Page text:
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March 24 @ 3:30 pm - 5:00 pm, Back Classroom
Third Year Adult Psychoanalytic Training (APT)
2022-23, 3rd Trimester — Fridays, 3:30-5:00pm
Martin Bullard, LICSW
John De Mott, DO
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It is commonly understood in the psychoanalytic view of psychopathology that experiences of undifferentiation (psychotic processes) are a normal condition of the first year of life. Psychotic experiences persist under conditions of stress, hallucinogenic drug experiences and reactions, and not infrequently erupt into the full blown and chronic psychotic illnesses. Psychosis and the pain that accompanies it plague many of our nation’s unhoused, who are by far the most marginalized individuals in our society. Psychosis means not being able to trust reality itself. It means being unsure about self and other, often filling in this uncertainty with terror. Psychoanalysts, as mental healers are well advised to understand psychotic processes to be able to work with them in outpatient, inpatient, or outreach treatment contexts.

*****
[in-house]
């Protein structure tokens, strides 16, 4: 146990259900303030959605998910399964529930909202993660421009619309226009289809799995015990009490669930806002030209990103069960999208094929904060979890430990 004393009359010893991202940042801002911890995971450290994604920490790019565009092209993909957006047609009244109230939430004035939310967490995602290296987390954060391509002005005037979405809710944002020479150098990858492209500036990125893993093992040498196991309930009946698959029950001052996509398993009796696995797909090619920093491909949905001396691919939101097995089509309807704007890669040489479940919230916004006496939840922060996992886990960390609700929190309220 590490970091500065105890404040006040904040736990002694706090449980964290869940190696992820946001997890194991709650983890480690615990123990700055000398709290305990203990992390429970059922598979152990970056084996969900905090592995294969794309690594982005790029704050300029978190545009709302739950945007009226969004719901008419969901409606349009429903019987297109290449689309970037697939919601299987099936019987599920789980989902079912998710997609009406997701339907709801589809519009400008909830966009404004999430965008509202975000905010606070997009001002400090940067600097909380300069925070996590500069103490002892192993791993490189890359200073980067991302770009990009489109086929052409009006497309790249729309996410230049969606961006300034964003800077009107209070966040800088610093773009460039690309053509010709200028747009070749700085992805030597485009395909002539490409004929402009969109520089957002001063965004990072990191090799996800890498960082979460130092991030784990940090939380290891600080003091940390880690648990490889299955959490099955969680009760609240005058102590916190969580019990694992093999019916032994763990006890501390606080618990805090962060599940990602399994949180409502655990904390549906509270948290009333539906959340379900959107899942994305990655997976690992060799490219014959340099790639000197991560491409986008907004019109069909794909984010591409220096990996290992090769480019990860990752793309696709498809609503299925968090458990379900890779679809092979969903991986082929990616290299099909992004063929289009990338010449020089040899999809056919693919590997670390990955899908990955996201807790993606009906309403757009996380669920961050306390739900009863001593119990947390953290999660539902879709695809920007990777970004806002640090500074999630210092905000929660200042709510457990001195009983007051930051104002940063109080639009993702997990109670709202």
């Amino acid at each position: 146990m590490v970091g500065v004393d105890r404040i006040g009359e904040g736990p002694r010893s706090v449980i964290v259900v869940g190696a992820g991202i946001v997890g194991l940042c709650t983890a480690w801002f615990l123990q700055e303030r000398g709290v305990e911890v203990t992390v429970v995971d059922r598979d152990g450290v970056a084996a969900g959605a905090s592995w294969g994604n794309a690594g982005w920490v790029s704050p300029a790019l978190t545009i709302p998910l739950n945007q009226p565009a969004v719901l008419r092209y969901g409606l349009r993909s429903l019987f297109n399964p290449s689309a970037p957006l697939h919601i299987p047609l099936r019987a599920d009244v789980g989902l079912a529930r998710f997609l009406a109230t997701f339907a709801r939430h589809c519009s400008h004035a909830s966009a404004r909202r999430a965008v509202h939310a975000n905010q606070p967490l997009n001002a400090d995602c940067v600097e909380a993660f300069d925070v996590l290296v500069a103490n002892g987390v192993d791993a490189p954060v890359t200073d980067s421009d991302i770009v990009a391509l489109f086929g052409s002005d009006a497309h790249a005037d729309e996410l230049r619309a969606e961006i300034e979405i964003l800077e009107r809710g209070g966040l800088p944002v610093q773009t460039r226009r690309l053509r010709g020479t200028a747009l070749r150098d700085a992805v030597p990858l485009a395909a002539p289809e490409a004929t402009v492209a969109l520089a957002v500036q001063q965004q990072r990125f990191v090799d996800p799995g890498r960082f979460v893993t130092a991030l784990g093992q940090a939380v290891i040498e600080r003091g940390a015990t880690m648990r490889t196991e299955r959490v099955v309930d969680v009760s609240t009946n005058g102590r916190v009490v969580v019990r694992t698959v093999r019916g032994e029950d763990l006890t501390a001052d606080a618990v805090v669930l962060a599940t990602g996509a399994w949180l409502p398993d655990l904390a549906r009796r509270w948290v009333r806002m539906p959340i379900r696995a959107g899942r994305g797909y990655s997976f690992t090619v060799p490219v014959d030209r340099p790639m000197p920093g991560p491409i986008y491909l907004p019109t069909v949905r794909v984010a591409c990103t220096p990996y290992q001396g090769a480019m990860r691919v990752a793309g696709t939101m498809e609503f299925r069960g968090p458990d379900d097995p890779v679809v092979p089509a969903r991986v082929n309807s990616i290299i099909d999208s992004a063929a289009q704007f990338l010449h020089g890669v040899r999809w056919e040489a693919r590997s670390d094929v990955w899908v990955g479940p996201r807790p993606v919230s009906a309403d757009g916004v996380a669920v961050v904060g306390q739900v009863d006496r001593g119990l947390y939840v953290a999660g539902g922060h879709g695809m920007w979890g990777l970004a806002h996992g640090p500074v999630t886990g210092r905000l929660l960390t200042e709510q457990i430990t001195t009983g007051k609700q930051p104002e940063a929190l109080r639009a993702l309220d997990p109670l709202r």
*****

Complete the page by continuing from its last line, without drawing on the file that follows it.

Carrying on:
At the end of the course participants will be able to:
- empathize with the loneliness and terror of psychotic experience in themselves and their patients, for the purpose of providing comprehensive and humane psychoanalytic treatment.
- differentiate psychotic from borderline and neurotic personality functioning in clinical practice for the purpose of effective diagnostic evaluation and treatment.
- work effectively with psychotic presentations as “here and now” challenges to interpersonal trust, reality-testing and the therapeutic re-integration of projected self-states.
March 24, 2023 — Course and Psychopathology Overview
Stone, L. (1954). The Widening Scope of Indications for Psychoanalysis. JAPA, 2:567-594.
Arieti, S. (1957). What is Effective in the Therapeutic Process? Am. J. Psychoanal., 17(1):30-33.
Bullard, C.M. (2023) Psychoanalytic Psychopathology and Direction of Anxiety Development.